Sometimes the day itself is a cherished guest -- especially in mid-winter, when the air is crisp and the sun makes you want to just sit outside and enjoy it. On such a balmy Bengali winter noon you "encourage" your desire to call some of your friends or family to enjoy the fruits of winter with you. With all the vegetables available in our mild winter, breakfast, lunch, brunch or dinner is a gourmet's delight. We have planned the lunch-menu, based on the winter vegetables and with the idea that it will be served al fresco.
The food will be served with our traditional steamed rice: 'bhat' and the 'deshi' pancake: chitoi pitha.
This is a basic recipe to make 'chitoi pitha'-- our very own pancake. The best type of pot for making mess-free, near-always perfect 'chitoi pitha' is a flat 'matir patil' (clay pot), covered with a clay 'shora' (domed lid). You can also get a clay pot which has several dents to form 'pithas' of uniform shapes built in them.
Clay is a porous material. When the dough is placed in the pot, it gets saturated with water in the batter. The water seeps through the pores of the clay to the outer surface, and evaporates quickly. During the cooking process, the batter continues releasing its water. This water cannot escape until the pot is completely dry. Then the water released from the batter as steam remains enclosed within the pot and aids in cooking the 'pitha'. Sprinkling water on top of the clay lid inhibits the clay lid from absorbing the steam. Quite a bit of science!
Because clay does not become as hot as metal, it is necessary to cook at higher temperatures with clay pots. But don't worry, the danger of burning food is minimal and can only happen if the food is cooked for too long.
Preheat your pot over a high flame, and test the pot by sprinkling a few drops of water on it. If the water evaporates quickly, the pot is ready. Make 'chitoi pitha' of just about any size, from tangerine round to CD disc range, the popular size. You can top the 'pitha' with a pre-cooked hilsa steak in the middle of the cooking process. Or soak the freshly made 'pithas' in thick sweetened milk to form a desert. Otherwise, just eat in hot and plain with honey, mustard paste, 'hidol shutki bhorta', 'torkari' or 'salon'.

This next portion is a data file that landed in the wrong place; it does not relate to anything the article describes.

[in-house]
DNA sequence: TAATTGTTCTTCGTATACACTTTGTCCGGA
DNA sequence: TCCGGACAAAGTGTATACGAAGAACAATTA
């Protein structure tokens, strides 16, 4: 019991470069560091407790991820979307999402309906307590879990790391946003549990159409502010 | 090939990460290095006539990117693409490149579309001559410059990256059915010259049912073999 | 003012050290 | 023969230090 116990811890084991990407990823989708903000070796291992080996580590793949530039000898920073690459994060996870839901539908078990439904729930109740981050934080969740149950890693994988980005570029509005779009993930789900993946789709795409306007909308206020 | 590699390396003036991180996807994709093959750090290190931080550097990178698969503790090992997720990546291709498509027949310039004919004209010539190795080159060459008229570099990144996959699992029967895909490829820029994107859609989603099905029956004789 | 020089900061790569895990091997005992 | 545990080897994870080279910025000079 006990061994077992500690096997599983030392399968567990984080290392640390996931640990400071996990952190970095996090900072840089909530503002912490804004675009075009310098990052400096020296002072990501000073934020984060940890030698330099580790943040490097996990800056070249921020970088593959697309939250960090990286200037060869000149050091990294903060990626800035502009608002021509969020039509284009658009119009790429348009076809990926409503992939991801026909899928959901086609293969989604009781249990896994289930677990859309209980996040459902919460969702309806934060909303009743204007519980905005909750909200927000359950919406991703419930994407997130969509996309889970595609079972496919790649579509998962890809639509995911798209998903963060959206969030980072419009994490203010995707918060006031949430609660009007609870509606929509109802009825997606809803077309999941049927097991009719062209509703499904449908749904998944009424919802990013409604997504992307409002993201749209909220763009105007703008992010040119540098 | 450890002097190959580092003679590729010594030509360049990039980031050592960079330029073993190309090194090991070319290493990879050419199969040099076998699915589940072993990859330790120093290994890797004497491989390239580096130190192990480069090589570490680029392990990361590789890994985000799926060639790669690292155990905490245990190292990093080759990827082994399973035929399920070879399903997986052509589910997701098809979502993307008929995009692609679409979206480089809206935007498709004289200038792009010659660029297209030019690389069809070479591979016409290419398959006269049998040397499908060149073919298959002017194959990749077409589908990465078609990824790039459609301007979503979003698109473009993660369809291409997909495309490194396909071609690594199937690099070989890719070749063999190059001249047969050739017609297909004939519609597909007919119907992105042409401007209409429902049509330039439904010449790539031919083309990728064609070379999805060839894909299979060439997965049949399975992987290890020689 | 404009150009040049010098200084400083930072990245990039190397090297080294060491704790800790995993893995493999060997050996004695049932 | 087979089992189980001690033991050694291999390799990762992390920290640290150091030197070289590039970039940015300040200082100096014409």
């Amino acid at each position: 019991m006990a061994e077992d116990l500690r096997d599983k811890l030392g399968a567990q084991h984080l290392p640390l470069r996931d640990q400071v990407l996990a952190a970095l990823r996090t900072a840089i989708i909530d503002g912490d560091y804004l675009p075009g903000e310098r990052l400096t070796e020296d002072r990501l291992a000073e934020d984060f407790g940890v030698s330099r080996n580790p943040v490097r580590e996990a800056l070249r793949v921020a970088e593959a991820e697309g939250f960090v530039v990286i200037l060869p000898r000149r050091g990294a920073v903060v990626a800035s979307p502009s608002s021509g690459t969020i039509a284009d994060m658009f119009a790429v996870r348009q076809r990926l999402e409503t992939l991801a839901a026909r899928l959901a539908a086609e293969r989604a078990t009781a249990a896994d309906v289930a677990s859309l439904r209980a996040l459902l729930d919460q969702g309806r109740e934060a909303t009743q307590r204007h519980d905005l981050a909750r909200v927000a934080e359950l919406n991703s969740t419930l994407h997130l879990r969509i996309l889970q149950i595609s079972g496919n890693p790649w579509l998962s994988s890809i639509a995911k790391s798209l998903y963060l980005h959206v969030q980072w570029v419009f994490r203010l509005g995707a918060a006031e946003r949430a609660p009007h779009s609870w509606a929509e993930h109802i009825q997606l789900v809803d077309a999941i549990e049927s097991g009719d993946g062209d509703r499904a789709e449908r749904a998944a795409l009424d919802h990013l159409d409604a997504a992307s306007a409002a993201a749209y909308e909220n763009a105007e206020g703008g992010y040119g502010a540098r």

The pot is easy to clean because food will not stick to the surface (unless, of course, you burn food in it). Simply let the pot cool after it has been taken from the flame and soak it in warm water for a few minutes. Sprinkle the pot with salt and scour in with a stiff brush. Rinse the pot and let it drain until it is dry. (As clay is porous, it is not wise to clean it with detergents or scouring powder).
In case you don't have a clay pot, use a heavy griddle and a domed lid to cover.
4 cups aatop rice flour
1½ tsp salt
Place the rice flour and salt, in a mixing bowl: pour in enough hot water to make a thick pour-able batter. Heat the earthen pot (matir patil) to high heat, dispense a ladle full of batter, and cover with the earthen lid (shora). Sprinkle some water all over the 'shora' and deposit some in the cup-shaped handle of the 'shora', situated at the top. If using any other kind of lid place a wet towel on the lid.
Watch for the steam escaping from the sides of the lid, the getaway steam indicates that the 'pitha' is ready (if the water in the handle-cup dries up you have overcooked the pitha). Take off the lid, run a metal spatula/'khunti' under the edge of the 'pitha', levering it all around. Slip spatula/'khunti' beneath the 'pitha'; gently pry it off the 'patil'.
This is a Chakma receipe. The present day domesticated fowls are descendants of the local Grey-fowl crossed with the Red-fowl of the Himalayan terrain. These two species are the ancestors of all the fowl that inhabit the world today. Chicken is called 'Khoru' in 'Chagma Vaj', it is also called 'Kura', an influence of the Chittagonian dialect on the 'Chagma Vaj'. 'Toon' is their term for curry.
1 country chicken, skinned
1 tbsp mustard oil
1 tsp ginger paste
2 tsp garlic paste
20 green chillies
2 tsp salt
Cut chicken into 32 small pieces. In a 'deghchi'/pot combine chicken, oil, ginger, garlic, green chilli, salt and two cups water. Set pot over a flame and bring to a boil. Cook until chicken is tender. Take pot off the flame.
With the underside of the ladle, crush the green chillies against the side of the 'deghchi'/pot. Stir vigorously to integrate the chilli paste with the gravy. Mix up and re-heat before serving.
Recipe By Rashika Osman
Cilantro ayer mach
8 pieces of ayer fish
250g sheem-er bichi (beans), peeled
1 large onion, sliced
3 tomatoes, diced
1 bunch cilantro
5 green chilli, sliced
1 tsp garlic paste
1 tsp ginger paste
½ tsp coriander powder
½ tsp turmeric powder
½ tsp chilli powder
Salt to taste
Cilantro for garnish
Wash the fish and rub turmeric powder, chilli powder and ½ teaspoon salt on it. Set it aside. Heat oil in a pan and shallow fry the fish till slightly golden. Set aside the fried fish. Put the tomatoes, chilli and cilantro into a blender and blend into a fine paste. Keep this tomato paste in a bowl.
In a non-stick pan heat 1 tablespoon oil and add the onions. Fry till translucent. Add the garlic and ginger paste. Fry till the onion turns golden. Add the tomato chilli paste and fry till it release an aroma. Sprinkle the coriander powder and mix. Add the beans and pour in two cups of water. Bring it to a boil and then lower the flame, cover the pot and let it simmer till the 'sheem-er bichi' cooks. When the seeds are tender add the fish gently on top.
Serve garnished with cilantro leaves.